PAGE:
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Democrats may refuse to limit witnesses

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WASHINGTON -- Conceding witnesses "may be inevitable," Senate Minority Leader Tom Daschle signaled Monday that if Senate Republicans choose to have live testimony at President Clinton's impeachment trial, Democrats might object to placing limits on who can be summoned.

"Who are we to tell either the House or the White House how they're going to run their case?" Daschle asked in an interview with The Associated Press.Daschle said he continues to believe witnesses are unnecessary but acknowledged the political momentum was moving toward having some witnesses.

"We do have the right to say no witnesses; the Supreme Court says that every day. But once we say we have to have witnesses, then it seems to me we've given up the ability to tell the House or White House how to present their case," he said.

White House lawyers were busy Monday putting the final touches on their opening arguments, set to begin when the trial resumes Tuesday. The presentation is to take three days, after which senators will have 16 hours over two days to ask questions of both sides through Chief Justice William Rehnquist.

House prosecutors wrapped up their opening arguments over the weekend, asserting that Clinton should be removed from office for perjury and obstruction of justice because he had "violated the public trust."

Senate officials said Majority Leader Trent Lott and Daschle have agreed on the format for the questioning by the senators. The 16 hours will be equally divided between Republicans and Democrats but will switch back and forth be- tween the two sides every two hours.

The questions will be gone over by each caucus to avoid at least some repetition. Before each question, Rehnquist is expected to name the senator who wanted it asked, Senate officials said.

Democrats continue to press for censure, insisting the 67 votes don't exist in the Senate to remove Clinton from office.

One of the House members prosecuting the case, Rep. Asa Hutchinson, R-Ark., said Monday nothing should be considered a foregone conclusion. He defended the decision not to call witnesses before the House impeached Clinton but said the Senate has a different role. "If the president wanted to call witnesses in the Senate, certainly he would be permitted to do so, and the House (prosecutors) should have that prerogative as well," he said on NBC's "Today."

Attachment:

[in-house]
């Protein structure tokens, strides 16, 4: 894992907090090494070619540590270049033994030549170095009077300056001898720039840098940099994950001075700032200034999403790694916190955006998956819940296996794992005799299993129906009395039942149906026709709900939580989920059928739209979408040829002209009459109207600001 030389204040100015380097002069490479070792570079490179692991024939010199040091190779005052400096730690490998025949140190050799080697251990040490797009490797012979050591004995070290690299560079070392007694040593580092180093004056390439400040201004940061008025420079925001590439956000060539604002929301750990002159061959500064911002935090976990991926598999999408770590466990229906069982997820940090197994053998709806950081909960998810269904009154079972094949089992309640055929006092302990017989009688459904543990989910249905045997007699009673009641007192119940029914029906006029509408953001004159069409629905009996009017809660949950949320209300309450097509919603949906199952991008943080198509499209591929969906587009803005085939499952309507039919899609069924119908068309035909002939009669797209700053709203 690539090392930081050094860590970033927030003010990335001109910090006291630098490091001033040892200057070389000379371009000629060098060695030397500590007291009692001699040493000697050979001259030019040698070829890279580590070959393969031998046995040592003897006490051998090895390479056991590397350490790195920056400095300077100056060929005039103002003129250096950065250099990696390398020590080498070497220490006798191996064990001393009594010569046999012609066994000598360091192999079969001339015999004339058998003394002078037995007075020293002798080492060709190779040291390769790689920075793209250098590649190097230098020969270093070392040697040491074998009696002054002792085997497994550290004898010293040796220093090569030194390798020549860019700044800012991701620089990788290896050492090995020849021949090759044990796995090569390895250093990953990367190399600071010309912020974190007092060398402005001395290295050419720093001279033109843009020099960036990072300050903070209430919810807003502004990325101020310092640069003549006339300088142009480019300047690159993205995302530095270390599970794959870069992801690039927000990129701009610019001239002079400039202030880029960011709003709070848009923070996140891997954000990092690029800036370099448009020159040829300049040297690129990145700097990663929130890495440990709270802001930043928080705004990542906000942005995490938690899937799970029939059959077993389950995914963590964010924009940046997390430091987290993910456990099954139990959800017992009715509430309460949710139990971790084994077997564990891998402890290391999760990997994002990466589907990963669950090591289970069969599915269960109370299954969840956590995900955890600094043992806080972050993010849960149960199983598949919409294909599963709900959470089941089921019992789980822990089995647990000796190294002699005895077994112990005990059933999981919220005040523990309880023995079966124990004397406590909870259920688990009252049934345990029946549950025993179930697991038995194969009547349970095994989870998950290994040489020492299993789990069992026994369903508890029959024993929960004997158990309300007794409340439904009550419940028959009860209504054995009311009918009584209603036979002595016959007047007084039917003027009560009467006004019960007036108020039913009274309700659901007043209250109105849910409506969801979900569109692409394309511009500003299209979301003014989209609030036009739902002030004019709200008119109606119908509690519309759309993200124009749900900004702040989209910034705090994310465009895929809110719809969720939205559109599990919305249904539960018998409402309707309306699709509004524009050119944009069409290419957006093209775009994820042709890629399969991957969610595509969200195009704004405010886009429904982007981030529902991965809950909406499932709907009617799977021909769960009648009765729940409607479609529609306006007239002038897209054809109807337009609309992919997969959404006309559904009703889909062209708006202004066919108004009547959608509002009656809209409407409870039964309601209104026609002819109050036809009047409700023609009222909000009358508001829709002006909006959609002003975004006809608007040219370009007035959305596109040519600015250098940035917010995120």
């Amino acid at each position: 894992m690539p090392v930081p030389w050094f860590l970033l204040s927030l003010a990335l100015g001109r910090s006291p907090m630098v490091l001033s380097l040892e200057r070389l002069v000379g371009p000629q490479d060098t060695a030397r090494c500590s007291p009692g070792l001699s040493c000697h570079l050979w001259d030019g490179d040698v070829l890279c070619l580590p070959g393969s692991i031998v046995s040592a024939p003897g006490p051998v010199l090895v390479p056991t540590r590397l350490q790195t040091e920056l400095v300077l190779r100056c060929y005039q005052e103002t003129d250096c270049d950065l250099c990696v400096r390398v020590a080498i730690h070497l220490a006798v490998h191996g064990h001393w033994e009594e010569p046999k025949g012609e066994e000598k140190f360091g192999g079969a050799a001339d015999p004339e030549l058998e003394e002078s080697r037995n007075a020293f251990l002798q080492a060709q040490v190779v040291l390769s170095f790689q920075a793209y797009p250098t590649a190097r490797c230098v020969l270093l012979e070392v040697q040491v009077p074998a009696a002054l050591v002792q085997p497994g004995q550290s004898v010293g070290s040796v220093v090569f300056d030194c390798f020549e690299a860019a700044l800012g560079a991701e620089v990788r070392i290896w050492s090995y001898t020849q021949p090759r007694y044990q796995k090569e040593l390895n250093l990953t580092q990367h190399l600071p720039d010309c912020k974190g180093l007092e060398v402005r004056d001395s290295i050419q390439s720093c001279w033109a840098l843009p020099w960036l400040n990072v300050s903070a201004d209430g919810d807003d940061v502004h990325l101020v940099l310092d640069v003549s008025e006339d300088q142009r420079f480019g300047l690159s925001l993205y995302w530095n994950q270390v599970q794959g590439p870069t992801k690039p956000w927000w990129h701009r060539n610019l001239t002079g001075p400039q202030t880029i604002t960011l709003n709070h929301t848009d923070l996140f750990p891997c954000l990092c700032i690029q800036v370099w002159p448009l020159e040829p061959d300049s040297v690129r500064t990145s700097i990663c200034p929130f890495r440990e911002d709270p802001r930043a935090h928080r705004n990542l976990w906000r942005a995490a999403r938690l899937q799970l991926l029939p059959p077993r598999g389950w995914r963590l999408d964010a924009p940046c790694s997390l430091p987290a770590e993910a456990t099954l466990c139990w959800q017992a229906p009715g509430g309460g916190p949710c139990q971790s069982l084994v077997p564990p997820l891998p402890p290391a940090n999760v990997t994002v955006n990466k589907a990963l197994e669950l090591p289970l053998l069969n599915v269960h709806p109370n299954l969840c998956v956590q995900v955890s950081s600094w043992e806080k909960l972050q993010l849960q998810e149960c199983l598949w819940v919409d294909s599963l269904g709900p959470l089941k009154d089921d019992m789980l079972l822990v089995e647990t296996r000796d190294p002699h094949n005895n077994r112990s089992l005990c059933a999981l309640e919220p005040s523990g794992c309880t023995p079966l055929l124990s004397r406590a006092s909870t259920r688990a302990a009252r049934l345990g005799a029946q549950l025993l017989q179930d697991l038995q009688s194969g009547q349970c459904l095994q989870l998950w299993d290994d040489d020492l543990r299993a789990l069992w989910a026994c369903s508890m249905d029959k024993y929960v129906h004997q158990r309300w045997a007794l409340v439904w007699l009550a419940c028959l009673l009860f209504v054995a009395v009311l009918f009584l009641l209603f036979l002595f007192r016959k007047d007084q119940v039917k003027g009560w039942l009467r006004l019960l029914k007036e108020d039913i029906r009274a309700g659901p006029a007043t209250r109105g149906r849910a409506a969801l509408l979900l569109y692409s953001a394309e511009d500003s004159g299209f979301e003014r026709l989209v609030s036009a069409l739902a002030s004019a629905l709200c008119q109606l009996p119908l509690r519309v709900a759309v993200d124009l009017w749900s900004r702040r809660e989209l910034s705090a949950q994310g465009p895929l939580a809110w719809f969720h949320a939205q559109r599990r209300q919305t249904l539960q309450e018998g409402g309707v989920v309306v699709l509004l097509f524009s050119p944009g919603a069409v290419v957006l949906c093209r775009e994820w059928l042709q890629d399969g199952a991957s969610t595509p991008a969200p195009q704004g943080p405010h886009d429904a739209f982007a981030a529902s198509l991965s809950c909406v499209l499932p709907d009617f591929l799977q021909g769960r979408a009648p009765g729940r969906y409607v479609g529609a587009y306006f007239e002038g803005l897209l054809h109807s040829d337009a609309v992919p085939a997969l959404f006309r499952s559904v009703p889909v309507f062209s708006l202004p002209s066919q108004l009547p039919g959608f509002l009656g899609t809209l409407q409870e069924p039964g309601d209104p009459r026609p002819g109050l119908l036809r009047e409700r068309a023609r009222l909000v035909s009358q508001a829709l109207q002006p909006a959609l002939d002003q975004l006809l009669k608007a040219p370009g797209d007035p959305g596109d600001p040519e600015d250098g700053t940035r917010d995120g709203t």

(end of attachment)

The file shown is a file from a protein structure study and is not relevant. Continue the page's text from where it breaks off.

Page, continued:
Former New York Gov. Mario Cuomo, also on NBC, said the Senate should have no qualms about consulting public opinion polls when considering Clinton's fate -- just as it would if it were passing a tax bill. "That's why the Founding Fathers selected the politicians and not the Supreme Court" to try impeachment charges against a president, Cuomo said.

Most polls show strong support for keeping Clinton in office.

Clinton's lawyers open their defense Tuesday and will insist that the allegations against the president aren't supported by the facts and don't warrant nullifying a national election, White House spokesman Jim Kennedy said Sunday.

"We will also point out the significant holes in the presentation by the House of Representatives managers as well as their misleading and overreaching characterizations of the evidence and testimony," he added.

Tuesday night, with the trial recessed, senators will proceed to the House chamber to hear Clinton deliver his annual State of the Union address. "Quite frankly, I'd rather go to the dentist," Sen. Phil Gramm, R-Texas, said on ABC's "This Week."

Last week, "you heard what some might call good old street attorneys make one very strong case," Sen. Larry Craig, R-Idaho, said of the 13 House lawmakers who presented the case against Clinton. This week, "you're going to have the best attorneys money can buy make another probably very strong case," he said on "Fox News Sunday."

Senate Judiciary Committee chairman Orrin Hatch, R-Utah, expressing an apparent consensus among Republicans, told NBC's "Meet the Press" that it would be "pretty tough under these circumstances not to have witnesses."

But Democrats warned that the trial could be stretched interminably if both sides began calling witnesses and said they would contribute to that process by seeking testimony from such people as Independent Counsel Kenneth Starr and informant Linda Tripp.

"If I'm any reader of the tea leaves in this situation, front and center is going to be Kenneth Starr," Sen. Robert Torricelli, D-N.J., said on CBS' "Face the Nation." "We will go through prosecutorial abuse, how he came by information, who he talked to, and we're going to put the system of justice on trial."

Sen. Patrick Leahy, D-Vt., suggested on ABC that witnesses could not add to the volumes of existing testimony. "Be real. This is not Perry Mason."

But Sen. Mitch McConnell, R-Ky., said on CBS that "we are not going to let this spin out of control. The Senate controls the witnesses." Republicans control the Senate, 55-45, and only a simple majority vote is required to call individual witnesses.